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Prospects Analysis: Central Division Breakdown

Jon Litterine

Jon Litterine is RotoWire's lead MMA Writer and MMA Editor. He has covered numerous MMA events live. He's also RW's NHL Prospect Analyst. Jon has been writing for RotoWire since 2005. He is a graduate of U Mass-Lowell.

The second entry in a four-part series, this piece breaks down the prospect pools of each franchise in the Central Division, including the teams and leagues for which they played in 2015-16. The bolded numbers next to playersí names represent their rank among the NHLís top 100 prospects, if applicable.

(Note: Players with 25 games or more of NHL regular-season experience are not eligible.)

Chicago Blackhawks
1. Nick Schmaltz, F, University of North Dakota [NCAA] 30
2. Ville Pokka, D, Rockford [AHL] 76
3. Tyler Motte, F, U. of Michigan [NCAA]/Rockford [AHL] 82
4. Alex DeBrincat, F, Erie [OHL]
5. Chad Krys, D, USA U-18 Team [U.S. NTDP]
6. Ryan Hartman, F, Chicago [NHL]/Rockford [AHL]
7. Artur Kayumov, F, Russia U-18 Team [MHL]
8. Vince Hinostroza, F, Chicago [NHL]/Rockford [AHL]
9. Gustav Forsling, D, Linkoping [SHL]
10. Mark McNeill, F, Chicago [NHL]/Rockford [AHL]
Sleeper: Graham Knott, F, Niagara [OHL]

Overview: The model franchise in today's NHL, the Blackhawks do a better job of supplementing their top players with late-round draft picks (Motte, Hinostroza) and undrafted free agents (Artemi Panarin, Trevor van Riemsdyk) than any team in the league. Pokka, Hartman and McNeill are all ready for NHL duty in some capacity, but it will take an injury or trade for a spot to open in Chicago.

DeBrincat has 102 goals and 205 points for Erie over the last two seasons. He's very small (5-foot-7, 165 pounds) and there are legitimate concerns that he won't be able to succeed against bigger defensemen in the NHL, but he's an elite goal-scorer. Krys has above-average offensive ability and sees the game very well, but is going to need to make smarter decisions with the puck when he goes to Boston University this fall. Hartman's AHL numbers this past season (15 goals, 35 points) were nearly identical to the season before. He plays physically, but he would do well to carve out a career as a third-line, penalty-killing type. Kayumov was the 50th overall pick this past June. He has some real offensive ability, but he may not play much in Russia this season. Hinostroza had a nice first full season in the AHL (51 points in 66 games), but he may just be too small (5-foot-9, 170 pounds) to fill a top-six role at the NHL level. Forsling was traded to Chicago in the deal that sent Adam Clendening to Vancouver in January 2015. He has already signed his entry-level deal, and while there is limited upside here, it's quite a return for a fringe NHLer like Clendening. McNeill has been ready to play in the NHL for two seasons, but Chicago has shown no desire to give him a chance. He's a big kid known for his conditioning, but despite having been a first-round pick, heís better served in a depth role. Chicago reached to make Knott the 54th overall pick in 2015 and he responded by posting just 12 goals in 68 games for Niagara. Heís a sleeper if for no other reason than that itís impossible for him to play any worse than he did this last year.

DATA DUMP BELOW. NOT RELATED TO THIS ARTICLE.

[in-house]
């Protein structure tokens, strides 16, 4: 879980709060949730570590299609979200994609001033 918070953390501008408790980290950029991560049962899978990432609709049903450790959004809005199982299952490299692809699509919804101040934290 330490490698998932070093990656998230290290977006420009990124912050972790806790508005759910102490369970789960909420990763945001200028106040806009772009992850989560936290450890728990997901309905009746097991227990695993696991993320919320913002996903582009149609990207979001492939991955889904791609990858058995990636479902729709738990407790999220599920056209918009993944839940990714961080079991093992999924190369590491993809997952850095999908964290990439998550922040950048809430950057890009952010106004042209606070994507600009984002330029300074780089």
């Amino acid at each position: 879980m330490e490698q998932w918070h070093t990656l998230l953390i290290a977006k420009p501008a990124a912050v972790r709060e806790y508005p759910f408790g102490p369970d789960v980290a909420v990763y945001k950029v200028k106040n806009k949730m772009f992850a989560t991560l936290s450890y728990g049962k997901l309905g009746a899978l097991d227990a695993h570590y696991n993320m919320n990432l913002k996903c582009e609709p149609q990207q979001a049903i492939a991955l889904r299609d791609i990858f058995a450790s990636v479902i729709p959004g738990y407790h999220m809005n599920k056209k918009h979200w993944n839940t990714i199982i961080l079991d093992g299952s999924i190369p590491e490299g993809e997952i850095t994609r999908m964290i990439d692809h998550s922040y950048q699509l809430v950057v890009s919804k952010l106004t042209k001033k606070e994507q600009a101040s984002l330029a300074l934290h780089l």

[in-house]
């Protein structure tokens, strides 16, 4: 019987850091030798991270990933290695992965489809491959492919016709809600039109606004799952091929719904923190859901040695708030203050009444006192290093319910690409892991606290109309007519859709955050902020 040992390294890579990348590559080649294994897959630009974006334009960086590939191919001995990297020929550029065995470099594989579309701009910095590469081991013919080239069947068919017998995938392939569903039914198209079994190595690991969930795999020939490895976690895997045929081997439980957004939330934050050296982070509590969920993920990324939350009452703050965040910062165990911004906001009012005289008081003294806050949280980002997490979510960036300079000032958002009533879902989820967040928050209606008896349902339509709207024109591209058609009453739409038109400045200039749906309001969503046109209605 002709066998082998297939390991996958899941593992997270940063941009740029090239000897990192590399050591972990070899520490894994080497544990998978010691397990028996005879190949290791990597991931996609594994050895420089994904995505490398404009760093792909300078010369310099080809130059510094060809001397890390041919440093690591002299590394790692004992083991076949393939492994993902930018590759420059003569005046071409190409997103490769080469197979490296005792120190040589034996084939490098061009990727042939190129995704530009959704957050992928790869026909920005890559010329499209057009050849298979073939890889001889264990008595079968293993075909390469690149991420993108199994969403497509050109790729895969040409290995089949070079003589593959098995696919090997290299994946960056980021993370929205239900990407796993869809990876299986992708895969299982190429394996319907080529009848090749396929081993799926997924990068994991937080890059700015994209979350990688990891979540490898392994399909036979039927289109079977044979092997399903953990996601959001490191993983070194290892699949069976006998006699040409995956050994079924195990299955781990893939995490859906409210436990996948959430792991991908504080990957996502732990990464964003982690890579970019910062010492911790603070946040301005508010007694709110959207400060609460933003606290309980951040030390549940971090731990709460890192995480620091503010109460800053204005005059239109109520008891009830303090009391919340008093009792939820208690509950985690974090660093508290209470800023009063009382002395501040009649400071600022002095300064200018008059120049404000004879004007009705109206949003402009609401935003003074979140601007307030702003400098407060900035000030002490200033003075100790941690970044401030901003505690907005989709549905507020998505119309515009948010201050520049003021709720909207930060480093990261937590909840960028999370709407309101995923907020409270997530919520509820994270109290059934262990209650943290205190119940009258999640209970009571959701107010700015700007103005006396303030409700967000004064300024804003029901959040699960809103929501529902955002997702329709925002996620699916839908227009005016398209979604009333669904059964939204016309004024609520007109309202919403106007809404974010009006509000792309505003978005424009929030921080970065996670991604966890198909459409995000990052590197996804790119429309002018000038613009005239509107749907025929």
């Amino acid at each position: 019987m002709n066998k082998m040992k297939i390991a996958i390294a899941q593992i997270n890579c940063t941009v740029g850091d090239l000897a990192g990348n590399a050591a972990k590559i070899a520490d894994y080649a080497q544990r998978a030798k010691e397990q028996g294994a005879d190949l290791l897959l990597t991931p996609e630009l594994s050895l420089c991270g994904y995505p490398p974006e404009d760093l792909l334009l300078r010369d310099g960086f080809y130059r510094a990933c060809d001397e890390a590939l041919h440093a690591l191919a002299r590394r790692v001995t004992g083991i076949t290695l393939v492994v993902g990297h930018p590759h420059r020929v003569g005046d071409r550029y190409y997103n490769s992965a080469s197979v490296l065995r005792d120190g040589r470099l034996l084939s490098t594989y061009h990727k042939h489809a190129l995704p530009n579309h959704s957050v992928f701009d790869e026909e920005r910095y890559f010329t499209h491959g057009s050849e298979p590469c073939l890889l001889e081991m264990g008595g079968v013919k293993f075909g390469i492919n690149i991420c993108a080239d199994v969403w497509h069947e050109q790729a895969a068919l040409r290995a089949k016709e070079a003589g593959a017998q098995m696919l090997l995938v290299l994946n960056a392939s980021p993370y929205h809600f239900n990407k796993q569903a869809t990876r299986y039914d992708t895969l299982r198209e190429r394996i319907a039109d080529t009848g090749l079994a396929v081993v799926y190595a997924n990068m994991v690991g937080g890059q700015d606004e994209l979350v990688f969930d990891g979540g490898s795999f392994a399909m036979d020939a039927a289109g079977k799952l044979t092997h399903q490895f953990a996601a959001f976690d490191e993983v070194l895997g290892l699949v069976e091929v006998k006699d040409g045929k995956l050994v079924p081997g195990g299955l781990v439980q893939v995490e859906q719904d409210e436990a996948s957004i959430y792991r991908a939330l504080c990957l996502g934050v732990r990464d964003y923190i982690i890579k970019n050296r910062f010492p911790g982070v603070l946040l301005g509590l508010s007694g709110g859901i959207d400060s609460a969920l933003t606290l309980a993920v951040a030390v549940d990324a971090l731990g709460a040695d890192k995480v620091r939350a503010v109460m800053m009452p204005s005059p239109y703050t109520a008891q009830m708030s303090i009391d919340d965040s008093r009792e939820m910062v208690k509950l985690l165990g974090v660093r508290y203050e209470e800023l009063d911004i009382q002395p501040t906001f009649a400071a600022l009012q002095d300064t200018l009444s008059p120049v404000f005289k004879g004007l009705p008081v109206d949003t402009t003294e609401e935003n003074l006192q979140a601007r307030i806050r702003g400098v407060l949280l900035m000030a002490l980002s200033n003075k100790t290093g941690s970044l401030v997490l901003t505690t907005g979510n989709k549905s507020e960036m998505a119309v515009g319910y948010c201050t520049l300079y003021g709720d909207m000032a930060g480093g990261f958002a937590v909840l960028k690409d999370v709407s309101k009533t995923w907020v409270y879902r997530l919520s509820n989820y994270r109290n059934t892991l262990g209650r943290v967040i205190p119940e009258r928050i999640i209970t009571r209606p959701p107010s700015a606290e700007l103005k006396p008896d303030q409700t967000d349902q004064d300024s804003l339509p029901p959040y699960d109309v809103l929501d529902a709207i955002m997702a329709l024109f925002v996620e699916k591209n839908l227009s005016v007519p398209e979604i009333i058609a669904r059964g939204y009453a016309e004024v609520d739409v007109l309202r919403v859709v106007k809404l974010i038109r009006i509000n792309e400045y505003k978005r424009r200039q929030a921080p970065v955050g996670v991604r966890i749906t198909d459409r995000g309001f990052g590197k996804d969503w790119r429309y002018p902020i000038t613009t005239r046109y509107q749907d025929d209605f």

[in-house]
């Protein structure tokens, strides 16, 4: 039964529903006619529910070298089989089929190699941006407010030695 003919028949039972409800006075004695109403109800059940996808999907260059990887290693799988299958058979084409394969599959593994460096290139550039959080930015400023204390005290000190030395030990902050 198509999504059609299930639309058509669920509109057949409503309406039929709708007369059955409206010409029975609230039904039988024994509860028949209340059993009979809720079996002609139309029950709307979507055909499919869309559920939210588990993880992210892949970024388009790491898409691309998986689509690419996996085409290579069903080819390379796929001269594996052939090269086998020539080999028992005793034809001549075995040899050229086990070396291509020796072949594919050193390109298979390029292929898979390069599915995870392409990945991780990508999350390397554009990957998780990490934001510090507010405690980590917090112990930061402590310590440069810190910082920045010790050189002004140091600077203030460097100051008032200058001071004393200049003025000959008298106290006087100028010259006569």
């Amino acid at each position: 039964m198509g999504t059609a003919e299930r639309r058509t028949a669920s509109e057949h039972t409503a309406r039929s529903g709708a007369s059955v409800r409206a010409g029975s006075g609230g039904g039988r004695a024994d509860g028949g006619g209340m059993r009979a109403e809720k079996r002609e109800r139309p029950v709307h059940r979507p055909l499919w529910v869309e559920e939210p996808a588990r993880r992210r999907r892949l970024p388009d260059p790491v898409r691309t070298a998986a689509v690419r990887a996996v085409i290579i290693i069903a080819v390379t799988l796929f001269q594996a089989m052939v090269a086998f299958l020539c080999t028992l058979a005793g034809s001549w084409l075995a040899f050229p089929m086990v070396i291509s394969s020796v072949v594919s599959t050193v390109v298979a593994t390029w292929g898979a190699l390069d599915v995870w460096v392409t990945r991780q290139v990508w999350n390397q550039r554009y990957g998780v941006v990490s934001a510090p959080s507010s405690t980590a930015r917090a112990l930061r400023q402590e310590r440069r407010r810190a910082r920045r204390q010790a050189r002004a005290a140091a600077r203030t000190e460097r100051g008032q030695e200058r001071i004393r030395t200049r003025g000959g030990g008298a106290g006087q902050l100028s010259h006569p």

Colorado Avalanche
1. Mikko Rantanen, F, Colorado [NHL]/San Antonio [AHL] 16
2. Tyson Jost, F, Penticton [BCHL] 40
3. J.T. Compher, F, University of Michigan [NCAA] 70
4. A.J. Greer, F, Rouyn-Noranda [QMJHL]/Boston University [NCAA]
5. Cam Morrison, F, Youngstown [USHL]
6. Will Butcher, D, University of Denver [NCAA]
7. Andrei Mironov, D, Moscow Dynamo [KHL]
8. Jean-Christophe Beaudin, F, Rouyn-Noranda [QMJHL]
9. Nicolas Meloche, D, Gatineau/Baie-Comeau [QMJHL]
10. Josh Anderson, D, Prince George [WHL]
Sleeper: Julien Nantel, F, Rouyn-Noranda [QMJHL]

Overview: The Colorado system is very top-heavy, with four quality prospects and another highly promising one in Morrison whoís many years away. The rest of the group contains several overachievers and long shots. Outside of 2015, the Colorado brain trust has done a terrible job of drafting over the past half-dozen years.

Greer was getting very little ice time when he bolted BU for the QMJHL. He got progressively better as the season went along and played his best hockey of the season in Rouyn-Noranda's run to the Memorial Cup Championship game. Greerís going to need some time in the minors, but he has all the tools to be an effective power forward at the NHL level. An all-around offensive weapon, Morrison was one of the best players in the USHL this past season. How much he will be able to produce at Notre Dame, a school that has a history of running offensive prospects into the ground, remains to be seen. Butcher is a small, offensive-minded defenseman who will play his fourth and final season at the University of Denver this fall. Mironov turned just 22 years of age in July, but he's already played four seasons in the KHL. He would probably be a third-pairing NHL regular if the Avs can ever convince him to come to North America. Beaudin had 33 goals and 82 points in 58 games for Rouyn-Noranda, a considerable improvement over his numbers from a season ago. He's a candidate to take another step forward in his final season of junior hockey. Meloche is big (6-foot-3, 205 pounds), plays a physical style, and has more offense to his game than he gets credit for. He appeared to be a reach at the time, but he's starting to look like a potential value pick at 40th overall in 2015. Anderson is your typical stay-at-home defender who offers next to nothing offensively. The best-case scenario for him in the pros is probably the third pairing and penalty-killing duty. Nantel battled injuries this past season in the QMJHL, but he was productive when healthy. He has a chance to have an NHL career, which is a great outcome for a guy who was the 204th pick in 2014.